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Old 01-04-2013, 08:37 PM   #1
Oct 2012
Posts: 145
Liked 29 Times on 22 Posts

So here's my first self-made recipe! It's a hoppy American Pale Ale loaded with all kinds of hoppy hops IBU's in the mid 60's, ABV around 5.5% so nothing over the top. Check it out and feel free to brew it yourself if you want!

Type: Extract Date: 1/4/2013
Batch Size (fermenter): 5.00 gal
Boil Size: 2.30 gal
Boil Time: 60 min Equipment: Pot ( 3 Gal/11.4 L) - Extract
Final Bottling Volume: 4.75 gal
Fermentation: Ale, Single Stage

Taste Notes: An array of hops makes this a bitter, aromatic pale ale that is hearty, but with great body and drinkability. You get a full blast of hops without a crucifying after taste. The true spirit of an American Pale Ale.
Est. IBU's: 64
Est. ABV: 5.5%

1 lbs Caramel/Crystal Malt - 60L (60.0 SRM) Grain
1 lbs Pale Malt (2 Row) US (2.0 SRM) Grain
6 lbs Light Dry Extract (8.0 SRM) Dry Extract
1.00 oz Amarillo Gold [8.50 %] - Boil 60.0 min
1.00 oz Chinook [13.00 %] - Boil 60.0 min
1.00 oz Perle [8.00 %] - Boil 60.0 min
1.00 oz Crystal [3.50 %] - Boil 15.0 min
1.00 oz Fuggles [4.50 %] - Dry Hop 5.0 Days
1.0 pkg Safale American #US-05

The following directions below assume you have some experience in brewing beer. You MUST sanitize EVERYTHING that comes in contact with your beer that is below 170 degrees.

1. Bring water to 170 degrees.
2. Add milled grains in muslin grain bag to water. Steep for 30 minutes.
3. Remove grain bag and let it drip into wort until dripping stops. You may gently shake or squeeze the bag, but not too much, otherwise the bitter tannins will be released and spoil the flavor.
4. Discard spent grain & grain bag.
5. Bring wort to full boil (212 degrees).
6. Add dry malt extracts and 60 minute hops, set your timer for 45 minutes.
7. At 45 minutes, add 45 minute hops, reset the time for 15 minutes. (add wort chiller now to sanitize it)
8. Boil 1 cup of water and let cool off to 75-80 degrees. This will be used as a yeast starter.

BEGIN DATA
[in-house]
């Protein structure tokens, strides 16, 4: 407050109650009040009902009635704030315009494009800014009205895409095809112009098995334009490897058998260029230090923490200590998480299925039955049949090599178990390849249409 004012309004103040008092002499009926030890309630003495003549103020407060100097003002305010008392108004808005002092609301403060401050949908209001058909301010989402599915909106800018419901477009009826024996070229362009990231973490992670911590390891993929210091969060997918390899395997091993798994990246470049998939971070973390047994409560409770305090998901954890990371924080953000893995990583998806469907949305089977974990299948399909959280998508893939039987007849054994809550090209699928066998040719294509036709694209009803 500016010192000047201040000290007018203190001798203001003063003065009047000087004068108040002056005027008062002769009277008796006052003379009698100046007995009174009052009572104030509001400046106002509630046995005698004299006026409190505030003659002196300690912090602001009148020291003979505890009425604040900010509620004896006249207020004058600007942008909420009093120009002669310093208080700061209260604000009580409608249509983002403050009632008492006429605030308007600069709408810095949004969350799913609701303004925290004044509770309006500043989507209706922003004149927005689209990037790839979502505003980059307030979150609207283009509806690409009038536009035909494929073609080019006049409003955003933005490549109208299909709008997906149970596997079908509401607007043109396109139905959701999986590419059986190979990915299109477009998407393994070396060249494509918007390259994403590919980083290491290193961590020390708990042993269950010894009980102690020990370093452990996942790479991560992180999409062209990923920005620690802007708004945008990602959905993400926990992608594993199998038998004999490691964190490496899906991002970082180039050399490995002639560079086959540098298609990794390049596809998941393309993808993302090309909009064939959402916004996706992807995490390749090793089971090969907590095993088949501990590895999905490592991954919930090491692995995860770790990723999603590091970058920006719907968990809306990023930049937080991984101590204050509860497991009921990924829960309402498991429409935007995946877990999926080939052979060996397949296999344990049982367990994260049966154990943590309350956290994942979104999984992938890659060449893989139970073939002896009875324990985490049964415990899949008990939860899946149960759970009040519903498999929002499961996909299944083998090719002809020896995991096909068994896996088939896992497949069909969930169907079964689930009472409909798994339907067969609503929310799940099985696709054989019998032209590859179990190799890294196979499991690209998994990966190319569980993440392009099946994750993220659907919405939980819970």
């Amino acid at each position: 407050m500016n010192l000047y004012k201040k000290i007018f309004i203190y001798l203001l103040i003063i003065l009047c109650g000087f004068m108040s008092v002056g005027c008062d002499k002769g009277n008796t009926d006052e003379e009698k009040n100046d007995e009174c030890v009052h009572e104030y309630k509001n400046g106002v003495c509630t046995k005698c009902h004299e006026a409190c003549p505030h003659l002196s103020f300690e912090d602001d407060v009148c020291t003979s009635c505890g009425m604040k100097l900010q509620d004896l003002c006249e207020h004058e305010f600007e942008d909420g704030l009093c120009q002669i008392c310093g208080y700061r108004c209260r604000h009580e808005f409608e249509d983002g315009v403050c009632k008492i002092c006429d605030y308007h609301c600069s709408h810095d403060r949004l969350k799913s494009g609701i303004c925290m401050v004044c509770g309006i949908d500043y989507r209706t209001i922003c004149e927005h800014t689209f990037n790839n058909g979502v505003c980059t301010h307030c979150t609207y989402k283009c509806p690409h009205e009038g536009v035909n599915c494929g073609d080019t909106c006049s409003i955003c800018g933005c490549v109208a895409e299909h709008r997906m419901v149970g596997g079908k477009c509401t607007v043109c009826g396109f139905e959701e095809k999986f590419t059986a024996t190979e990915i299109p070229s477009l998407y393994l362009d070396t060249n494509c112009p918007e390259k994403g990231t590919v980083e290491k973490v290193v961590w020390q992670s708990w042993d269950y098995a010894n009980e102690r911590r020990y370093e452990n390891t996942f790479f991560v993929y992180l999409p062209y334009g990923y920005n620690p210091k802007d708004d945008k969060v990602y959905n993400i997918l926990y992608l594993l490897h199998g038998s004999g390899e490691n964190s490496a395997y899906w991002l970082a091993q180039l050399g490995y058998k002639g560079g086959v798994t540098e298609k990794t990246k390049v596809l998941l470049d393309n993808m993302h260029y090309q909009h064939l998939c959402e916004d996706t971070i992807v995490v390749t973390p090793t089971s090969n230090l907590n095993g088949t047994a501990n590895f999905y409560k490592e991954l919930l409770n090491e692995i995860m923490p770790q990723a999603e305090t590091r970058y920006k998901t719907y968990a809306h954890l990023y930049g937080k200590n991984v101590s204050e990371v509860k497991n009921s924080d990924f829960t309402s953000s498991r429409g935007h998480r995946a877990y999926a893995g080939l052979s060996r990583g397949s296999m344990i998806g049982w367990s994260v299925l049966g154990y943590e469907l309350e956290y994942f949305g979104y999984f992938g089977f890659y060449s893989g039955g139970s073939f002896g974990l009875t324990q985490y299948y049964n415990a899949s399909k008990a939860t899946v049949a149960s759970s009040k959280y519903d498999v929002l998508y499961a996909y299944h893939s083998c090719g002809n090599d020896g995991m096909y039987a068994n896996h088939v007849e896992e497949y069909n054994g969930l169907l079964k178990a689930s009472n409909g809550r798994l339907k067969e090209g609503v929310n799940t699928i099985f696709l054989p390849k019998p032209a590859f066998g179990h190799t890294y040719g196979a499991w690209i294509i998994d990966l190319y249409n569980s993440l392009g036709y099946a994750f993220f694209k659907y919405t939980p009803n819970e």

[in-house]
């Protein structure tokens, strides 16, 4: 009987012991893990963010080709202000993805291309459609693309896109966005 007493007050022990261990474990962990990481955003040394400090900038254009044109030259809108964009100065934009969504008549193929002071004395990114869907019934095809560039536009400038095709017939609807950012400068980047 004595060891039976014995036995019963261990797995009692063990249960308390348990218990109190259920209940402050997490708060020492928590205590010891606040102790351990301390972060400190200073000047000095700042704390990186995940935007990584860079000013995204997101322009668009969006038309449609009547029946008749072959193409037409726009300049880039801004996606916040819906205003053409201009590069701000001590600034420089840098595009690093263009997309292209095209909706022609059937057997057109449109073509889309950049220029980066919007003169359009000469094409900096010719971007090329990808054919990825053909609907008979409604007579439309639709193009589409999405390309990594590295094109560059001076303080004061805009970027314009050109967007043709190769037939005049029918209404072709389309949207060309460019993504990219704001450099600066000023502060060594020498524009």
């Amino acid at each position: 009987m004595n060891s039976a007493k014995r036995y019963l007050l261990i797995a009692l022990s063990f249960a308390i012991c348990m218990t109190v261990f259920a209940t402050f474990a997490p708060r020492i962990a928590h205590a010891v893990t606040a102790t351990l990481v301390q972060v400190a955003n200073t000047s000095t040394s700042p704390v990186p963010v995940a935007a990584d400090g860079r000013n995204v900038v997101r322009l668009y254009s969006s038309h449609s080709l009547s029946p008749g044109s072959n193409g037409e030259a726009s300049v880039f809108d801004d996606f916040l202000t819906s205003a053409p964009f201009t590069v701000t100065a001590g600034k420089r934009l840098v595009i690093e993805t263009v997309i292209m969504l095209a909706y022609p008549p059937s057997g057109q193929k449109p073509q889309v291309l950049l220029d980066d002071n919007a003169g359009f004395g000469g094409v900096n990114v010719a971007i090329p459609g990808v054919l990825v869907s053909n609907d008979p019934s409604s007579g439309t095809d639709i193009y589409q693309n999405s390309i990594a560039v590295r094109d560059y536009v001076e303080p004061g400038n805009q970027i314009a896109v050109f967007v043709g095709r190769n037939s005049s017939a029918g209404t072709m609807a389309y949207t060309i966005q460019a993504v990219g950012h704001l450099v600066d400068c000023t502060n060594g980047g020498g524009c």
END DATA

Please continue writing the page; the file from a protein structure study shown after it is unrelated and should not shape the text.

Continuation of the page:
9. At 60 minutes turn heat off, and chill wort.
10. When yeast starter water is below 80 degrees, add entire package of yeast. Gently agitate it so the water consumes the yeast. Let it stand for 20 minutes.
11. Transfer wort to primary carboy. Allow the wort to aerate by allowing it to splash on the side of the sanitized funnel. Proper aeration ensures healthy yeast.
12. Top off primary carboy with aerated water.
Gunpowder's Hop Cannon American Pale Ale Page 2 of 3
13. Take an original gravity reading BEFORE pitching yeast.
14. Pitch yeast, attach air lock.
-- Leave in primary for 9 days (add days if necessary due to slow starting fermentation) --
15. Pitch dry hops directly into primary, re-attach airlock.
-- Leave in primary for additional 5 days --
16. Boil 1 cup of water with corn sugar
17. Allow to cool to room temperature
18. Begin to transfer beer to bottling bucket or keg, being careful to not splash it around or cause too much aeration. Air is now the enemy. Take a sample and read with your hydrometer for a final gravity reading. This will allow you to calculate ABV.
19. When about 1 gallon has been transferred, SLOWLY and CAREFULLY add in the water with the corn sugar, being careful to not splash it around or aerate it.
20. Allow the remaining beer to fill up your bottling bucket or keg, being careful to not transfer too much trub from the primary carboy.
21. Use a bottling wand to bottle your beer (if using bottles).
22. Allow your keg or bottles to sit at room temperature for a minimum 7-10 days for carbonation. It is not necessary to condition this beer for longer than 14-21 days at most.
23. Chill for 48 hours before serving.
24. Enjoy!!
I recommend a single stage fermentation only. Leave in primary for two weeks, then bottle directly. Created with BeerSmith

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Old 01-05-2013, 02:23 AM   #2
Jun 2010
olympia, wa
Posts: 95
Liked 4 Times on 4 Posts

that is a tremendous amount of bittering hops. if it were me, i would stick to the 1 ounce of chinook or perle @ 60 and use the amarillo toward the end of boil for flavor/aroma. also, a pound of C60 is a lot of crystal for a pale ale. it'll probably be closer to an amber. but it's your beer, so do as you please.

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Old 01-05-2013, 04:25 AM   #3
Oct 2012
Posts: 145
Liked 29 Times on 22 Posts

I was thinking about taking the Amarillo out of the boil and using them as a dry hop addition, but we'll see. I love my hops!! Yeah, it's an Amber/APA hybrid. But that sounds too technical, so I'm just calling it an APA, which it technically kinda is.

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